top of page

Constitutional Perspective

There are five constitutional rights that are relevant to abortion and reproductive rights: The right to religious liberty (Amendment I) grants us free exercise of religion and protects us from being forced to obey religious laws that contradict our personal conscienceThe right to security of person (Amendment IV) grants us bodily autonomy, bodily integrity, and privacyThe right to rights (Amendment IX) protects us against having our rights denied on behalf of other rights. The right to freedom from slavery and involuntary servitude (Amendment XIII) protects us from being owned by another person, government, or entity and protects us from forced labor. Last but not least are the rights to life, liberty, and property (Amendment XIV). The right to life is the right to not be murdered. The right to liberty is the right to enjoy freedom for oneself while simultaneously respecting the rights of others. And the right to property is the right to own land, tangible assets, and intellectual assets. You can find each of these amendments in their original wording copied in the slider below.

The Constitution for the United States of America_edited_edited_edited_edited_edited.jpg

"We the People of the United States, in Order to form a more perfect Union, establish Justice, insure domestic Tranquility, provide for the common defense, promote the general Welfare, and secure the Blessings of Liberty to ourselves and our Posterity, do ordain and establish this Constitution for the United States of America."

The Constitution of the United States of America, Preamble

A common trend in abortion debates is for each side to claim, given a conflict between the right to life and the right to liberty, that one outweighs the other. For an originalist perspective, take a look at a newspaper clipping from 1775, provided below. It shows how our nation's founders weighed life and liberty:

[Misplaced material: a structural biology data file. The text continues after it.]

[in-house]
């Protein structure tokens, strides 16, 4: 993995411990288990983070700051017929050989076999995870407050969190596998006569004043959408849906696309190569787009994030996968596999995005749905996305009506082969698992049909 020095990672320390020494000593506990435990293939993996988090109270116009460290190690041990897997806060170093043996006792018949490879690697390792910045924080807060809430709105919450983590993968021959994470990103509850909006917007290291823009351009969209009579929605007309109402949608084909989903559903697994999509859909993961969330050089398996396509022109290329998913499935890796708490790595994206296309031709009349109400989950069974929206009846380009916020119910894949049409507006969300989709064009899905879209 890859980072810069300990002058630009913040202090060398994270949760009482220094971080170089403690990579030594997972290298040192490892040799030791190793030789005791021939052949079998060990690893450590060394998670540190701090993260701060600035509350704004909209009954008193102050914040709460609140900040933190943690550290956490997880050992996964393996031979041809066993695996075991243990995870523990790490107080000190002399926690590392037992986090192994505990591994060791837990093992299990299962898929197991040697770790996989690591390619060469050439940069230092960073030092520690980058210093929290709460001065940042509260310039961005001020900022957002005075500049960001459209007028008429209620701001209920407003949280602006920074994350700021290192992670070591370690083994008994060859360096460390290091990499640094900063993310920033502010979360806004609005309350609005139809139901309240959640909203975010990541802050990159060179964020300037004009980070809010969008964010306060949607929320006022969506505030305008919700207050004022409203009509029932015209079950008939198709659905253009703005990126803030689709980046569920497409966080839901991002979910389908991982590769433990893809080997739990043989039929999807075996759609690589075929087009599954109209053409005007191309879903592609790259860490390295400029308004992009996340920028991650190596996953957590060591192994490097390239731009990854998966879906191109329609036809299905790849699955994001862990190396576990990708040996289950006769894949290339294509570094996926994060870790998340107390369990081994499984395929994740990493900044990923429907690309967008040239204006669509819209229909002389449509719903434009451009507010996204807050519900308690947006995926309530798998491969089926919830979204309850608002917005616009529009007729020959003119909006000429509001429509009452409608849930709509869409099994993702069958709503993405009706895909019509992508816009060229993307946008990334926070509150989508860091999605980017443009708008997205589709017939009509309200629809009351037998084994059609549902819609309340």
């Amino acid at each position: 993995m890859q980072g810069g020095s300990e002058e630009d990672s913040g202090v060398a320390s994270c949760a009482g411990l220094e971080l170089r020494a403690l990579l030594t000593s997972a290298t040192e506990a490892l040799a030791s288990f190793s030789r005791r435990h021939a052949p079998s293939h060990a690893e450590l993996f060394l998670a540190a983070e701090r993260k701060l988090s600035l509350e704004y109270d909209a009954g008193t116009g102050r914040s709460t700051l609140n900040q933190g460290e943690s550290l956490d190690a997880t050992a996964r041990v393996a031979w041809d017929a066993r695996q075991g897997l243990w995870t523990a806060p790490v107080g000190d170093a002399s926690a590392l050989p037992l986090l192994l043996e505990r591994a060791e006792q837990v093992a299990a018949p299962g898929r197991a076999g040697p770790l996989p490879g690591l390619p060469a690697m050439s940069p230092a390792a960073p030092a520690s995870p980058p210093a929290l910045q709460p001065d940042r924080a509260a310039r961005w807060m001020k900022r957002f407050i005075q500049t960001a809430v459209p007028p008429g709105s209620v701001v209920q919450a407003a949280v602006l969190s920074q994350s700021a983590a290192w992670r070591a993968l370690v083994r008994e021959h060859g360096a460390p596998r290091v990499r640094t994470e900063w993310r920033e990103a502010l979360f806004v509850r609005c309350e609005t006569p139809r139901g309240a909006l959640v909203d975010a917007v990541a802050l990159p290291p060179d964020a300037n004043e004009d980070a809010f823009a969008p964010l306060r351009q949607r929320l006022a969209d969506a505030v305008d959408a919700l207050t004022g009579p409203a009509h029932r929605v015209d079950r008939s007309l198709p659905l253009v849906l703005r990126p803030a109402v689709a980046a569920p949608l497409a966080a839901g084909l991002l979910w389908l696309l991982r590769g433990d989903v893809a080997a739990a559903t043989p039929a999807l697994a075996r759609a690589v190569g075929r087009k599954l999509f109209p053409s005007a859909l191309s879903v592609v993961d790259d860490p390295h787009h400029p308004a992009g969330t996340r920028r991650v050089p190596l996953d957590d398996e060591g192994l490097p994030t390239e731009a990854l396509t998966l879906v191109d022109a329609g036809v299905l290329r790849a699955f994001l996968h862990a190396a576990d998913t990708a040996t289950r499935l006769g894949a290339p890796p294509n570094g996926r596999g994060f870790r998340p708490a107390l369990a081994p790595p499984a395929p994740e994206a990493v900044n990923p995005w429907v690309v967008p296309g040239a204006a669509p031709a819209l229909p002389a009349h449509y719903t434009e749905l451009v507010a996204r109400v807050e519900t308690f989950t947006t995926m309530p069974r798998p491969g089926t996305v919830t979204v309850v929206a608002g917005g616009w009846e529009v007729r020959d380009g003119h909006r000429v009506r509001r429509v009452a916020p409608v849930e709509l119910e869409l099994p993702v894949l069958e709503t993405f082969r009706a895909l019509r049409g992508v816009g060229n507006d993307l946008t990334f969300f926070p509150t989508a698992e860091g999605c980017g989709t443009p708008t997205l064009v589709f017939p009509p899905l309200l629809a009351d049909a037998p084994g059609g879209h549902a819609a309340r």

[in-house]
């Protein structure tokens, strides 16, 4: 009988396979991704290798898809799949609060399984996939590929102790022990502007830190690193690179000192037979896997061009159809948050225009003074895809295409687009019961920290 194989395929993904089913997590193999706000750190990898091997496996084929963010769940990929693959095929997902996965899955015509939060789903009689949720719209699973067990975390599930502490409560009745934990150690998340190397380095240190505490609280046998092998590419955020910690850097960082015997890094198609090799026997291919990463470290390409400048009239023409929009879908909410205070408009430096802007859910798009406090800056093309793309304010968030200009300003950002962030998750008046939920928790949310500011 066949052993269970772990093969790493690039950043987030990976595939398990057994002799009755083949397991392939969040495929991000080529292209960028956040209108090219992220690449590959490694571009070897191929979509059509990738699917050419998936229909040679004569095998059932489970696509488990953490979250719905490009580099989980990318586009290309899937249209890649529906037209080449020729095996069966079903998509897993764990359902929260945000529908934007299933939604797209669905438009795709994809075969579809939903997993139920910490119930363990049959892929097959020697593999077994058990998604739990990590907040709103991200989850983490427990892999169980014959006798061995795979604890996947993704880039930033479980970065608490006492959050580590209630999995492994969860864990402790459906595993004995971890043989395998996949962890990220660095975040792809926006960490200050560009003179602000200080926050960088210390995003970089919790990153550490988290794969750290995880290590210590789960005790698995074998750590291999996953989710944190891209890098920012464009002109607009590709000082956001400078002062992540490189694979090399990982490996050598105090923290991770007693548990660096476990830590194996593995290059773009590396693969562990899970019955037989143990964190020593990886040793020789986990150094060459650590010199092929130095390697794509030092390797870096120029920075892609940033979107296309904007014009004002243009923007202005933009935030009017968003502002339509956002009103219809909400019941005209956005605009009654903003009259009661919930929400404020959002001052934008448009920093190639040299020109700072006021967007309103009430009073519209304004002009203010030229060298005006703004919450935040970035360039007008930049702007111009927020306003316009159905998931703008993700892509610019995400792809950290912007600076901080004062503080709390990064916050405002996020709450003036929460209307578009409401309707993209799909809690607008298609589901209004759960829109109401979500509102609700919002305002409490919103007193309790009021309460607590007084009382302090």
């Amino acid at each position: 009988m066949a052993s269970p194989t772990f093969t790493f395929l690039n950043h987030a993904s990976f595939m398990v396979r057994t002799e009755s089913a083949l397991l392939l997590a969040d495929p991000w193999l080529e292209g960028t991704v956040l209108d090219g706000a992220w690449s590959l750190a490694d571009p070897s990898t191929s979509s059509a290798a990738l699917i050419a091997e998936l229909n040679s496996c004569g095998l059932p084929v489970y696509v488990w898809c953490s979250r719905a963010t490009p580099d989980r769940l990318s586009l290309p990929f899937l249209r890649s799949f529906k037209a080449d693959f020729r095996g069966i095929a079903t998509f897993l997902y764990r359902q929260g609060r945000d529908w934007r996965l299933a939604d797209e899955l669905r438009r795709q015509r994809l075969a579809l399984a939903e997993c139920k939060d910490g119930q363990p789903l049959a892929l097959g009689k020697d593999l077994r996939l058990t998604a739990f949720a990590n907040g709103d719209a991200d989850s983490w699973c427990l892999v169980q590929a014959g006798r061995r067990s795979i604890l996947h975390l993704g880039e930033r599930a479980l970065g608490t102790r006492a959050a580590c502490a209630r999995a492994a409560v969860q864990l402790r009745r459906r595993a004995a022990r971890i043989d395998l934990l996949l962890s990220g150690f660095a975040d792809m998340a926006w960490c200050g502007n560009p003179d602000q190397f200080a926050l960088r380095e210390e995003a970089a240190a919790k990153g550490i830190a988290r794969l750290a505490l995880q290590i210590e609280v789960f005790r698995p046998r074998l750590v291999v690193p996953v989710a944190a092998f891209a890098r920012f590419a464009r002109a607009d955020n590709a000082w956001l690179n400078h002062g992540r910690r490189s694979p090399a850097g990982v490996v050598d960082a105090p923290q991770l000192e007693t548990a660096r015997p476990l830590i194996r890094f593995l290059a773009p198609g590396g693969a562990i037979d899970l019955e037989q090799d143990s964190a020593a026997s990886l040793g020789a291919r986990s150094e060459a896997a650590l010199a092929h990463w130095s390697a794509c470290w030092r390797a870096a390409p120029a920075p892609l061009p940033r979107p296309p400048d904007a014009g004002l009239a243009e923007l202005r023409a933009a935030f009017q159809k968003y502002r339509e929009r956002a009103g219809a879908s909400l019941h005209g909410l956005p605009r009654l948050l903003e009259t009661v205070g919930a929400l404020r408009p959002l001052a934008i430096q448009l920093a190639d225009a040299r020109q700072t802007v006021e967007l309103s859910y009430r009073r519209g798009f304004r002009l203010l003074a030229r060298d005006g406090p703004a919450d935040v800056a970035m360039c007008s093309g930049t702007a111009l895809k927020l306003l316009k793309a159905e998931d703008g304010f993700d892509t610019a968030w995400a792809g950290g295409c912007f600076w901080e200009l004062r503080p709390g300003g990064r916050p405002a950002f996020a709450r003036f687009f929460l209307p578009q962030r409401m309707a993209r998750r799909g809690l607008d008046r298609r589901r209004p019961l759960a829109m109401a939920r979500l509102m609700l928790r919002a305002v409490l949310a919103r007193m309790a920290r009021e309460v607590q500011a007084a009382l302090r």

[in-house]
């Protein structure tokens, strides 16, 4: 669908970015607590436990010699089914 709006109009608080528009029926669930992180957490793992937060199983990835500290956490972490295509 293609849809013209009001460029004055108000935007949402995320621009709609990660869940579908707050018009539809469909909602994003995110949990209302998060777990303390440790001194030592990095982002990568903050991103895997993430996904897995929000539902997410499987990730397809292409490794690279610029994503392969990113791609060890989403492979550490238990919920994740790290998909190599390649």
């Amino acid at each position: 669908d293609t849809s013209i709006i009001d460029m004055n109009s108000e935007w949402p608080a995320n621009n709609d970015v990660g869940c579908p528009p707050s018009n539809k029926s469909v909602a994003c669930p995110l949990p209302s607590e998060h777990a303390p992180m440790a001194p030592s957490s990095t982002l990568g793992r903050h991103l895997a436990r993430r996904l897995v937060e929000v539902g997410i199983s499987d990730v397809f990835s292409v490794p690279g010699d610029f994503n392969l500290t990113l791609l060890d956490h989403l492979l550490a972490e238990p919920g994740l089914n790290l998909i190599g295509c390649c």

Give me liberty, or give me death!

Source: Library of Congress 9LC-DIG-pga-08961

In 1775, when tensions between the American colonies and Great Britain were rising to a boiling point, Delegate Patrick Henry gave a speech to the Virginia Assembly in favor of revolution (source). He passionately concluded his speech by saying,

"Is life so dear, or peace so sweet, as to be purchased at the price of chains and slavery? Forbid it, Almighty God! I know not what course others may take; but as for me, give me liberty or give me death!"

His final declaration, "Give me liberty, or give me death," resonated so deeply with the American people that "Liberty or Death!" became the war cry for the American Revolutionary War. It is because of that very sentiment—"Liberty or Death!"—that thousands of people bravely fought and gave their lives in war to give rise to a new country, the United States of America. The historical precedent is clear: life without liberty is not worth living, and the American people, gritty and tenacious as we are, will fight at risk of death to secure liberty for ourselves and our kin.

Because the rights to life and liberty are so intimately intertwined, we must be very careful to ensure both are respected in reproductive rights law.

bottom of page